I know they didn't like Romney, seems no one did, yet somehow he is the guy.

Truth is though, given the choice between D Jesus fuging Christ Himself & R Adolf Hitler... the people that attend a christian church every Sunday will almost ALWAYS vote R

They will vote R or they will stay home.

Oh wait, I must be delusional... There is no connection between religion and the republican party.

#35 King

King

    A Cell of Awareness

  • HUDDLER
  • PipPipPipPipPipPip
  • 1,761 posts

Posted 08 August 2012 - 12:44 PM

You are talking about religious people voting in the primaries.

I know they didn't like Romney, seems no one did, yet somehow he is the guy.

Truth is though, given the choice between D Jesus fuging Christ Himself & R Adolf Hitler... the people that attend a christian church every Sunday will almost ALWAYS vote R

They will vote R or they will stay home.

Oh wait, I must be delusional... There is no connection between religion and the republican party.


I'd like to see some statistics on the church-goer vote, personally. Republicans definitely carry fundamentalists, but I'm willing to bet mainstream Christians are pretty evenly divided between the two parties.

Jesus definitely would've voted democrat, too.

#36 Tarheel31

Tarheel31

    cynical pessimist

  • HUDDLER
  • PipPipPipPip
  • 645 posts

Posted 08 August 2012 - 01:01 PM

Jesus definitely would've voted democrat, too.


I know my friend Haysoos does

#37 MCP

MCP

    Peace, Love, Uke

  • HUDDLER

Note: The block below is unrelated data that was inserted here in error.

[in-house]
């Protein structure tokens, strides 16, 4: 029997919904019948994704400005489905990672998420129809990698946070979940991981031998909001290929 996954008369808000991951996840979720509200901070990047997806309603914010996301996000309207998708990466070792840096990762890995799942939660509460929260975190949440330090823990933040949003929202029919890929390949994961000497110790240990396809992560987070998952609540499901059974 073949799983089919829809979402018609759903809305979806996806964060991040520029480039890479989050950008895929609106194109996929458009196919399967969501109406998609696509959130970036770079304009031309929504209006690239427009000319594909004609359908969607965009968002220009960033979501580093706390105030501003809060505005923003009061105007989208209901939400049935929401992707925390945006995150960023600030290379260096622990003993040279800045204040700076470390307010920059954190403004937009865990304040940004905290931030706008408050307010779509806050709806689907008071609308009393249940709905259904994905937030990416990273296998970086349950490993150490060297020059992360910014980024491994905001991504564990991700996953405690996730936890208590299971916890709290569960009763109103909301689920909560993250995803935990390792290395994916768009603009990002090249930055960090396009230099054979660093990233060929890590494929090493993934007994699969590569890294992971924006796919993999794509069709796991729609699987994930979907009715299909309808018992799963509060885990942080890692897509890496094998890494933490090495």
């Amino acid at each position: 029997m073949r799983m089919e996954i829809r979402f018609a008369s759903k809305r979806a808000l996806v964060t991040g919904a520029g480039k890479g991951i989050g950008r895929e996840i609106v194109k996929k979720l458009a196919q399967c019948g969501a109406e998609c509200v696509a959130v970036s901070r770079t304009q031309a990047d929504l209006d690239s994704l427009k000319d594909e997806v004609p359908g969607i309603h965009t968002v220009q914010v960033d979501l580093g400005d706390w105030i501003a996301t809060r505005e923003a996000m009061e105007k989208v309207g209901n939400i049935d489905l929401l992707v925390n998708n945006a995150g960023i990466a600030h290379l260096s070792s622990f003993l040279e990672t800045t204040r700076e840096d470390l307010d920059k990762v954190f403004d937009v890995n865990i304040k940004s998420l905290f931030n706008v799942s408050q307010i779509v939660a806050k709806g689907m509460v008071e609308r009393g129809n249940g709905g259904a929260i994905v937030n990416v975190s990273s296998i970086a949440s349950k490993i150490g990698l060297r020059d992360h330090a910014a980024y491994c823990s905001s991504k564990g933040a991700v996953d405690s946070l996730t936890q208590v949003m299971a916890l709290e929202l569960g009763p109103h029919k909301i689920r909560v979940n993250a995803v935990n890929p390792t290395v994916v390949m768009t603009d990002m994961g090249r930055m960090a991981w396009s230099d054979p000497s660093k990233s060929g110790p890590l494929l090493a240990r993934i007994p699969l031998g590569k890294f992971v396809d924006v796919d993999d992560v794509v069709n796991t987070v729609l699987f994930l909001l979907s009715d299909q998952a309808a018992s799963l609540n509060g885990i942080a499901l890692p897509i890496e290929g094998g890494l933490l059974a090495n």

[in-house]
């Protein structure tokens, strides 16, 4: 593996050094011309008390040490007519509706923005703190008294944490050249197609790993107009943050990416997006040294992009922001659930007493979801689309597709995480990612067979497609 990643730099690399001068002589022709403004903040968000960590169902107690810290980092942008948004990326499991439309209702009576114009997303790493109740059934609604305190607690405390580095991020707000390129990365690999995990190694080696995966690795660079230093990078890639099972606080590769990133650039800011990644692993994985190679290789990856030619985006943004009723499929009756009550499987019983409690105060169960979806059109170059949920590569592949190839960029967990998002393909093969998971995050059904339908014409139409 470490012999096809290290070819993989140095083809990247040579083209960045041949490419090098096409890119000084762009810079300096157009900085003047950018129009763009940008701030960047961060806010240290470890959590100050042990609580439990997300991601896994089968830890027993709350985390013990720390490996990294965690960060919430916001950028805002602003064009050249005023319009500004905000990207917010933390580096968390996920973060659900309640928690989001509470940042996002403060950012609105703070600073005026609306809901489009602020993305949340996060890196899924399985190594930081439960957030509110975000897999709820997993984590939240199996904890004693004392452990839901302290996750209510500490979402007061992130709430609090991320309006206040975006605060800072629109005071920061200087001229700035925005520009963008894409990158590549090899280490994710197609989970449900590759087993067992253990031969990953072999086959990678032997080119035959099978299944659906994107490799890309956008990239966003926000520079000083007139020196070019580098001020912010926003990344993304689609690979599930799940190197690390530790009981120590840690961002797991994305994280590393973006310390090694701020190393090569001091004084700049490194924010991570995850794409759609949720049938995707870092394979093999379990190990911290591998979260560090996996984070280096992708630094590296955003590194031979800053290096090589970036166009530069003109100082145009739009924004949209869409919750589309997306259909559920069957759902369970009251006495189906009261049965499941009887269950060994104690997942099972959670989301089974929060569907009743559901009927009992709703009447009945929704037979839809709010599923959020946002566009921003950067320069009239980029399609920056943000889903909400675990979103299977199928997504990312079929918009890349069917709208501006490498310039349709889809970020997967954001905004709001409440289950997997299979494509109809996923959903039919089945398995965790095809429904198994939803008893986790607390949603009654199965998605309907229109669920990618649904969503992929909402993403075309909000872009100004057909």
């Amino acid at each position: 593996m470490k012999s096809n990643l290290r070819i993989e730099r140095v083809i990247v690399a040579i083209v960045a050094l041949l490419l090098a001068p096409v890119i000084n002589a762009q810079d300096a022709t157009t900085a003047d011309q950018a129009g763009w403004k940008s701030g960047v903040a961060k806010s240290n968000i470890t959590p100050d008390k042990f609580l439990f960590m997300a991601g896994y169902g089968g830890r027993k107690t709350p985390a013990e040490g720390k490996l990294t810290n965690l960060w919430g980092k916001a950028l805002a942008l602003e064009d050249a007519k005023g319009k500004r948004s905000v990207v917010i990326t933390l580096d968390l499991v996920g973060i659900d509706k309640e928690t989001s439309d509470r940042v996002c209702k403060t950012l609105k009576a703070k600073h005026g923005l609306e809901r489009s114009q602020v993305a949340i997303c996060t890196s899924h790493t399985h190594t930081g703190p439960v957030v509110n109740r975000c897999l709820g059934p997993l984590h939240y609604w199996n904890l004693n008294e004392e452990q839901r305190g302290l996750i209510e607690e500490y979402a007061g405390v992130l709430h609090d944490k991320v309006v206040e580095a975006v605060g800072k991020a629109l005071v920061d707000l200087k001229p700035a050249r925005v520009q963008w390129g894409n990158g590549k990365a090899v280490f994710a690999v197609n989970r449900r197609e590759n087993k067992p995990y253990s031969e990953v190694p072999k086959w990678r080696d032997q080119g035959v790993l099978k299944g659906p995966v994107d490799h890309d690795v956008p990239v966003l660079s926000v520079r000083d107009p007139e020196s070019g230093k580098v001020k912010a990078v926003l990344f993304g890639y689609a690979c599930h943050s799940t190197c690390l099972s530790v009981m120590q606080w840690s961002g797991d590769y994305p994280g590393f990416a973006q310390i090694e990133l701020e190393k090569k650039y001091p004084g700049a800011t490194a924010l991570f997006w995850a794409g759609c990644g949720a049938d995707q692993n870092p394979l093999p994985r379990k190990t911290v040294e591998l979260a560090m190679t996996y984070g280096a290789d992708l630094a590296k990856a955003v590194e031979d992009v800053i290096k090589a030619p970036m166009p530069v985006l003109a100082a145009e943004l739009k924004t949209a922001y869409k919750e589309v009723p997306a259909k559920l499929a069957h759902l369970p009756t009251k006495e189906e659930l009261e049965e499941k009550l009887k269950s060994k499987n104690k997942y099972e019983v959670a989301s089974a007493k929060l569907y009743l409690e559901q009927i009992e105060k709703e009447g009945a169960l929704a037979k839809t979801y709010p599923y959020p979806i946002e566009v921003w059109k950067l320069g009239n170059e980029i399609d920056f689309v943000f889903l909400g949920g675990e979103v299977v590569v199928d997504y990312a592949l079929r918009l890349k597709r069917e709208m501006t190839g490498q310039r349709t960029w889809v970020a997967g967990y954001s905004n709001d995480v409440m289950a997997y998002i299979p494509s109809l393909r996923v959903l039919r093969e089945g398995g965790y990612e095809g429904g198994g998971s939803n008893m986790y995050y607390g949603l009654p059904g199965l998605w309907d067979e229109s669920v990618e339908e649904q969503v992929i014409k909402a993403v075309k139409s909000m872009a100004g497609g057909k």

• PipPipPipPipPipPip
  • 1,139 posts

Posted 08 August 2012 - 01:14 PM

Jesus definitely would've voted democrat, too.


He'd of had to, unless he became a citizen, and voted legally.

#38 thatlookseasy

thatlookseasy

    Death to pennies

  • HUDDLER
  • PipPipPipPipPipPipPipPipPip
  • 2,950 posts

Posted 08 August 2012 - 07:15 PM

I'd like to see some statistics on the church-goer vote, personally. Republicans definitely carry fundamentalists, but I'm willing to bet mainstream Christians are pretty evenly divided between the two parties.

Jesus definitely would've voted democrat, too.


Posted Image
Posted Image
http://pewresearch.o...e-2008-election

#39 mav1234

mav1234

    Senior Member

  • HUDDLER
  • PipPipPipPipPipPipPipPipPip
  • 16,506 posts

Posted 08 August 2012 - 07:38 PM

so depending on how you define mainstream Christians, a decent chunk are carried by dems pretty regularly, I guess.

#40 rodeo

rodeo

    Keelah se'lai

  • HUDDLER
  • PipPipPipPipPipPipPipPipPip
  • 15,718 posts

Posted 08 August 2012 - 07:51 PM

Posted Image
Posted Image
http://pewresearch.o...e-2008-election


black protestants voted for Obama because he's black and they're racist.

black protestants voted for Kerry also because they're racist but lemme get back to you on specifics.

#41 NanuqoftheNorth

NanuqoftheNorth

    Frosty Alaskan Amber

  • HUDDLER
  • PipPipPipPipPipPipPipPipPip
  • 4,340 posts
  • LocationAlaska

Posted 08 August 2012 - 08:27 PM

Frequency of church attendance is a good indicator of party affiliation.

Not sure why they included seculars (These are people without a religious affiliation and who gave us no indication that they had any kind of religious belief or behavior) in a graph entitled "Religious Groups".